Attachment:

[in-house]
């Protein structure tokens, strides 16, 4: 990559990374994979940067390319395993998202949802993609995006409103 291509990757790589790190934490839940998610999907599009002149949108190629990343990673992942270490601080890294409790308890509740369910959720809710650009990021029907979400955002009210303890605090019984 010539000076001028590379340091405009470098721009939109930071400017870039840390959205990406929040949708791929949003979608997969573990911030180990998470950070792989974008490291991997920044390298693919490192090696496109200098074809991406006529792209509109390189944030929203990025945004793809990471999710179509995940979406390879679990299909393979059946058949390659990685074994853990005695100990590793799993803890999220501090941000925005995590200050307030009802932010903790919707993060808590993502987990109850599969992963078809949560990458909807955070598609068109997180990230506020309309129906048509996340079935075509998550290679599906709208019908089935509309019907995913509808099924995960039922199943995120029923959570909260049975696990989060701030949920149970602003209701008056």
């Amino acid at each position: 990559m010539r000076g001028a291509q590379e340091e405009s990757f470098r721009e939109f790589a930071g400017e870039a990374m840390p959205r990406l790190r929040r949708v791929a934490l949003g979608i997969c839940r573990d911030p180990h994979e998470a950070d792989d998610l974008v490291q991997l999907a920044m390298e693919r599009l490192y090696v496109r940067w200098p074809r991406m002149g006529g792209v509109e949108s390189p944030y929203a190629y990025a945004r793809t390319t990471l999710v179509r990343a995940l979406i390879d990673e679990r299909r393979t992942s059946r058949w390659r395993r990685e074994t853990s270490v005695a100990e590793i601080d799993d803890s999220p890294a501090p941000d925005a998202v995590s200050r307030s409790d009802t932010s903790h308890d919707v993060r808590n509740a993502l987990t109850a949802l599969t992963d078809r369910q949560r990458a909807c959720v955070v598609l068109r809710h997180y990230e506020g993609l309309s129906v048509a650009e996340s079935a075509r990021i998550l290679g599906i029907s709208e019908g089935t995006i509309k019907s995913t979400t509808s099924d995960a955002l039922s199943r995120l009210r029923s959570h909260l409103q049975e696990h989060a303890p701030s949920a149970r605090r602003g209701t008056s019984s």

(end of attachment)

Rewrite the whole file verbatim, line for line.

[in-house]
């Protein structure tokens, strides 16, 4: 990559990374994979940067390319395993998202949802993609995006409103 291509990757790589790190934490839940998610999907599009002149949108190629990343990673992942270490601080890294409790308890509740369910959720809710650009990021029907979400955002009210303890605090019984 010539000076001028590379340091405009470098721009939109930071400017870039840390959205990406929040949708791929949003979608997969573990911030180990998470950070792989974008490291991997920044390298693919490192090696496109200098074809991406006529792209509109390189944030929203990025945004793809990471999710179509995940979406390879679990299909393979059946058949390659990685074994853990005695100990590793799993803890999220501090941000925005995590200050307030009802932010903790919707993060808590993502987990109850599969992963078809949560990458909807955070598609068109997180990230506020309309129906048509996340079935075509998550290679599906709208019908089935509309019907995913509808099924995960039922199943995120029923959570909260049975696990989060701030949920149970602003209701008056």
């Amino acid at each position: 990559m010539r000076g001028a291509q590379e340091e405009s990757f470098r721009e939109f790589a930071g400017e870039a990374m840390p959205r990406l790190r929040r949708v791929a934490l949003g979608i997969c839940r573990d911030p180990h994979e998470a950070d792989d998610l974008v490291q991997l999907a920044m390298e693919r599009l490192y090696v496109r940067w200098p074809r991406m002149g006529g792209v509109e949108s390189p944030y929203a190629y990025a945004r793809t390319t990471l999710v179509r990343a995940l979406i390879d990673e679990r299909r393979t992942s059946r058949w390659r395993r990685e074994t853990s270490v005695a100990e590793i601080d799993d803890s999220p890294a501090p941000d925005a998202v995590s200050r307030s409790d009802t932010s903790h308890d919707v993060r808590n509740a993502l987990t109850a949802l599969t992963d078809r369910q949560r990458a909807c959720v955070v598609l068109r809710h997180y990230e506020g993609l309309s129906v048509a650009e996340s079935a075509r990021i998550l290679g599906i029907s709208e019908g089935t995006i509309k019907s995913t979400t509808s099924d995960a955002l039922s199943r995120l009210r029923s959570h909260l409103q049975e696990h989060a303890p701030s949920a149970r605090r602003g209701t008056s019984s």